As the individual time trial of the Vuelta a España’s stage 10 commences, a total of 15 riders have abandoned after testing positive for Covid-19, the most of any Grand Tour in 2022.
With 27 riders withdrawn after just over a week of racing, it’s on track to also have the most dropouts of any Grand Tour this year. The Giro d’Italia only had 27 the whole race, the all-important Tour had 41. As we head into September, riders will only grow more tired after a long season. Illness and crashes taking their toll as the last Grand Tour racing of 2022 heats up after a dazzling start.
Following the first rest day, eight riders failed to take the start ramp for the race against the clock from Elche to Alicante. Not all of them were due to Covid, but the likes of Ethan Hayter (Ineos Grenadiers) and Sam Bennett (Bora-Hansgrohe) were the two headline names leaving the race after contracting the virus. The Irishman’s positive test came so late that he was getting ready to warm up for his time trial effort.
“Unfortunately Covid has caught up to him,” Bennett’s teammate Ryan Mullen said before his descent down the start ramp. “It’s a massive shame. Sam is gonna be disappointed. He deserves to be here, he’s put the work in, and he’s shown he’s back to his best. I’m sure he would have won the green jersey.”
Bennett’s withdrawal certainly makes things easier for Mads Pedersen, who also had designs on the points classification. Bennett will be happy he got his business done early, picking up two stage wins to quiet the doubters over his status as a top-level sprinter.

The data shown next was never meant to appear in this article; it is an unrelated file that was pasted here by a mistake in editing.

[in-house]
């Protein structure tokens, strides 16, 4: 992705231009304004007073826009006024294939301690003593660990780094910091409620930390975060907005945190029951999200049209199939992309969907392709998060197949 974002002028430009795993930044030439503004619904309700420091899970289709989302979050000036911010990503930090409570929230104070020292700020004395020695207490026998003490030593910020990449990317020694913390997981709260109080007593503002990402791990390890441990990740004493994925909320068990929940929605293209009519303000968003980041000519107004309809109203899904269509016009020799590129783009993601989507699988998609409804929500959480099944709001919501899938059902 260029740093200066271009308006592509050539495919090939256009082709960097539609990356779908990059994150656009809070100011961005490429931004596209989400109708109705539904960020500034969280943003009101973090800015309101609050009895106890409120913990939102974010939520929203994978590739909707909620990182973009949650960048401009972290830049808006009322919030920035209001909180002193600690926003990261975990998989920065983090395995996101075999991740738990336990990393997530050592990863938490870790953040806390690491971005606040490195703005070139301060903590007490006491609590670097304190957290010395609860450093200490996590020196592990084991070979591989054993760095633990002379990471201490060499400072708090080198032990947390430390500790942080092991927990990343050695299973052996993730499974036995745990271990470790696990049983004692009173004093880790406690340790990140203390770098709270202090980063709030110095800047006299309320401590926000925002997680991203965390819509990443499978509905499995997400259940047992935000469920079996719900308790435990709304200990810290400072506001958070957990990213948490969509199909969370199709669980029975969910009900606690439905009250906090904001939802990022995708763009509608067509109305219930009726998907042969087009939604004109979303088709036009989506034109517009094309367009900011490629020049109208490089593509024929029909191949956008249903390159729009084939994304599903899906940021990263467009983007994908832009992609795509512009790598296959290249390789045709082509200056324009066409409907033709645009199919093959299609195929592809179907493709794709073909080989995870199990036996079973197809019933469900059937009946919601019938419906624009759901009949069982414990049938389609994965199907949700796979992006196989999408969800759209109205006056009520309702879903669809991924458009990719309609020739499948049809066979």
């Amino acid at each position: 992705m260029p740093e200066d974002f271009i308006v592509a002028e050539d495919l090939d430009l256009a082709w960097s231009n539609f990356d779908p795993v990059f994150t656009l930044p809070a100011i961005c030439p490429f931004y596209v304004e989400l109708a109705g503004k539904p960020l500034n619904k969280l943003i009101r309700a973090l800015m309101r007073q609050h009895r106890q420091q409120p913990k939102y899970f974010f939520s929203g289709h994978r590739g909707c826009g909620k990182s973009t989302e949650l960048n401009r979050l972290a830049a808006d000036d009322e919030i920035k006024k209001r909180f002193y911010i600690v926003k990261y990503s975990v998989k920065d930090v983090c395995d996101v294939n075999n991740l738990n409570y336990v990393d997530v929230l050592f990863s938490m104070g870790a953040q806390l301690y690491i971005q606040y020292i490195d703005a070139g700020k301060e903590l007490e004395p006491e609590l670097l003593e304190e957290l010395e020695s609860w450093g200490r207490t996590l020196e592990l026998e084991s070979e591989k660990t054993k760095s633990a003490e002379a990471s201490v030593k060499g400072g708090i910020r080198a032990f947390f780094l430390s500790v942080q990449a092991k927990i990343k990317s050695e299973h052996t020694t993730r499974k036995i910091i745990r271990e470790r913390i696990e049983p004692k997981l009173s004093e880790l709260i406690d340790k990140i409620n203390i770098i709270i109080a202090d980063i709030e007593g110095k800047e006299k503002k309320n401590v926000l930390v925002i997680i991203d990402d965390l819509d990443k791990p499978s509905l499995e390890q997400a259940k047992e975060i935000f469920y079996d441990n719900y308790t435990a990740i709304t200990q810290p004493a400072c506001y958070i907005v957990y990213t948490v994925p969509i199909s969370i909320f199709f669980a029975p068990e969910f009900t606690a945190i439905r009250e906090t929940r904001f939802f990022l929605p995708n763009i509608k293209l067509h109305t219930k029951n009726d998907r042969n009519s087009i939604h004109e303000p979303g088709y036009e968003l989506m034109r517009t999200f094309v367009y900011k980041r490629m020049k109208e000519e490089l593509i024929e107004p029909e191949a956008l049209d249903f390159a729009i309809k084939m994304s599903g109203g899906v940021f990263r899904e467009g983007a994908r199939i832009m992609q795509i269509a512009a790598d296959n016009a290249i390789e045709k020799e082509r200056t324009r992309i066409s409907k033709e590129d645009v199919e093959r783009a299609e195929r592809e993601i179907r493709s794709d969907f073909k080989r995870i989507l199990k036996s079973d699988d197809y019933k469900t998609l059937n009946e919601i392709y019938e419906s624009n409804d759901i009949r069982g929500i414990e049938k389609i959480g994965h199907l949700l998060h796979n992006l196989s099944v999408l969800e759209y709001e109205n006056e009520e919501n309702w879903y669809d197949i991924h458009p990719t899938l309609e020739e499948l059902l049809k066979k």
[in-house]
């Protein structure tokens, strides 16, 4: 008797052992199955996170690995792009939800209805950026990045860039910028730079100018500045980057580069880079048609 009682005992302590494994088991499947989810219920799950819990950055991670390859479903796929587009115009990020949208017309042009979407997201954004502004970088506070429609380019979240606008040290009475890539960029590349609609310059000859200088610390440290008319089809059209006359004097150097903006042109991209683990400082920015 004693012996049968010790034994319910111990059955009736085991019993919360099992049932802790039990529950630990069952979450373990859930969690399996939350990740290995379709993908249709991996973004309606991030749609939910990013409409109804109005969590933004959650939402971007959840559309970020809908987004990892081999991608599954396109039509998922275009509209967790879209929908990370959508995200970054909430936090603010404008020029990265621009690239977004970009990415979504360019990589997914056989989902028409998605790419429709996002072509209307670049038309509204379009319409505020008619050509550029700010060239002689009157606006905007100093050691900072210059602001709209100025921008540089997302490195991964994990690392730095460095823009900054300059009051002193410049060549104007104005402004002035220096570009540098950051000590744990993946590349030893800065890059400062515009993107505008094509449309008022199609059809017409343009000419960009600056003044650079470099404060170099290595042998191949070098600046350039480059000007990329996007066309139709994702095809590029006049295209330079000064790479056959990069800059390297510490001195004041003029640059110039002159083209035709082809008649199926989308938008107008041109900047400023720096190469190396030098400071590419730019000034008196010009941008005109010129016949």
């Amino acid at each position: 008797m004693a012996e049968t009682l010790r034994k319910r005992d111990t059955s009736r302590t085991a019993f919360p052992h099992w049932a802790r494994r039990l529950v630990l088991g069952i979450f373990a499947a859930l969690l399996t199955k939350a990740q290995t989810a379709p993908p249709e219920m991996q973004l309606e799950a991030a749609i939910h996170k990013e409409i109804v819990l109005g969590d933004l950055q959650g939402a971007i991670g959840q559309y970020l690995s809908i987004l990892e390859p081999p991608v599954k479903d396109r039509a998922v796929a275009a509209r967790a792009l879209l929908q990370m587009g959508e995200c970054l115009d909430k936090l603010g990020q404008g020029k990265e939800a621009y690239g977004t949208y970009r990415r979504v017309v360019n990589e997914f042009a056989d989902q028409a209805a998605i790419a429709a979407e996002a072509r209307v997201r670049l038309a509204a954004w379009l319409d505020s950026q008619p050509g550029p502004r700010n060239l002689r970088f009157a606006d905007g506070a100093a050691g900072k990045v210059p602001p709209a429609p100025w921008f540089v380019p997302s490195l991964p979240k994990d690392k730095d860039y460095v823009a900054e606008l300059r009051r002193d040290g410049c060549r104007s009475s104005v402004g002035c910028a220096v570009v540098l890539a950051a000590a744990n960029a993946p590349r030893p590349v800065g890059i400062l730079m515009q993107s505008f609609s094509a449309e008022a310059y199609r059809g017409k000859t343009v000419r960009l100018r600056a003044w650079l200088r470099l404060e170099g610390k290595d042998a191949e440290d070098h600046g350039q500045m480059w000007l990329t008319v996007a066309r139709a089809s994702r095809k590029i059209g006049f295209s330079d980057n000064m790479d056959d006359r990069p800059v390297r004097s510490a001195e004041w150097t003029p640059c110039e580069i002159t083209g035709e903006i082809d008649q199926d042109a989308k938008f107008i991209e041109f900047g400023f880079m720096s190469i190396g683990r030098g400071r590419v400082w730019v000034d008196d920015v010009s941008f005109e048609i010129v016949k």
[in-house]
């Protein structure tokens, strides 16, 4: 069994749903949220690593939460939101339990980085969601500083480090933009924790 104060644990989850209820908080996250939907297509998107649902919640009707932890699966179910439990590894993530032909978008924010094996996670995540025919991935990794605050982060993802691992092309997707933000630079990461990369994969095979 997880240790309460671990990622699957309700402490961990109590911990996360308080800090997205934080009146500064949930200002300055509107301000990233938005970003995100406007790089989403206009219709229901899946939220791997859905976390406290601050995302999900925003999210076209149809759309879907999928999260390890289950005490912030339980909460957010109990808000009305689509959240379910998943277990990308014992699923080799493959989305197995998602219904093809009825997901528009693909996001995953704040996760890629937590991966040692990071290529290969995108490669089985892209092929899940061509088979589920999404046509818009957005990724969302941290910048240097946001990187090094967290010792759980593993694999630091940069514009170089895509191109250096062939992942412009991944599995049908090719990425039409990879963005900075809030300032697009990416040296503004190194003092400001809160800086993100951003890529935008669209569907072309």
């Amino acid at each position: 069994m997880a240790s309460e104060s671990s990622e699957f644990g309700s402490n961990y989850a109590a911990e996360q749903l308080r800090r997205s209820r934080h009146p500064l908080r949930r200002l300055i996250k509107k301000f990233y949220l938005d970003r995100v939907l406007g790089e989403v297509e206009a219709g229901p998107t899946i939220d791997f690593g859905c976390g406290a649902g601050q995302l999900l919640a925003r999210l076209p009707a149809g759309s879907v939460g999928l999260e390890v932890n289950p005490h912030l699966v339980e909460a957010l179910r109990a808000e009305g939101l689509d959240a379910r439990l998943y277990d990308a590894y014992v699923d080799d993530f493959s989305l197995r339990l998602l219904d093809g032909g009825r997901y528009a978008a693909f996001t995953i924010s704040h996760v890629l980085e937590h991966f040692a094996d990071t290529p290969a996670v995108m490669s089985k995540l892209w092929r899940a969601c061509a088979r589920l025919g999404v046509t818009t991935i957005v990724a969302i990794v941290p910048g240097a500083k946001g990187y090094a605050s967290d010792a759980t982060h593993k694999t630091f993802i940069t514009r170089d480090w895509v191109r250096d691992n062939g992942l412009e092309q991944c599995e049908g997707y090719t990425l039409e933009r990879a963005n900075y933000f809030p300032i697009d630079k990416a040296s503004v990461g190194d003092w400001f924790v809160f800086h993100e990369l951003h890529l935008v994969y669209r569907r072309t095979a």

Quick-Step AlphaVinyl have also had a brush with Covid as they look to take the general classification’s red jersey on the shoulders of Remco Evenepoel all the way to Madrid after Pieter Serry tested positive. Now Movistar, with the second place Enric Mas, have seen Mathias Norsgaard contract the virus. Jumbo-Visma have also had dropouts, Edoardo Affini and crucially Sepp Kuss, both due to other illnesses, but nevertheless a huge blow to Primož Roglič’s aim at a fourth overall title.
These Covid cases are a reminder that the coronavirus pandemic isn’t over just yet, even as the world learns to live with it. The 2022 season has, thankfully, been a far leap from the wrecked 2020 campaign. At the summer’s Tour we saw riders test positive but remain in the race if they proved to be noncontagious. Yet how teams, riders and the wider world of professional cycling decides to deal with Covid long-term, or for how long they will continue to accept Covid-positive withdrawals, remains a question currently without an answer.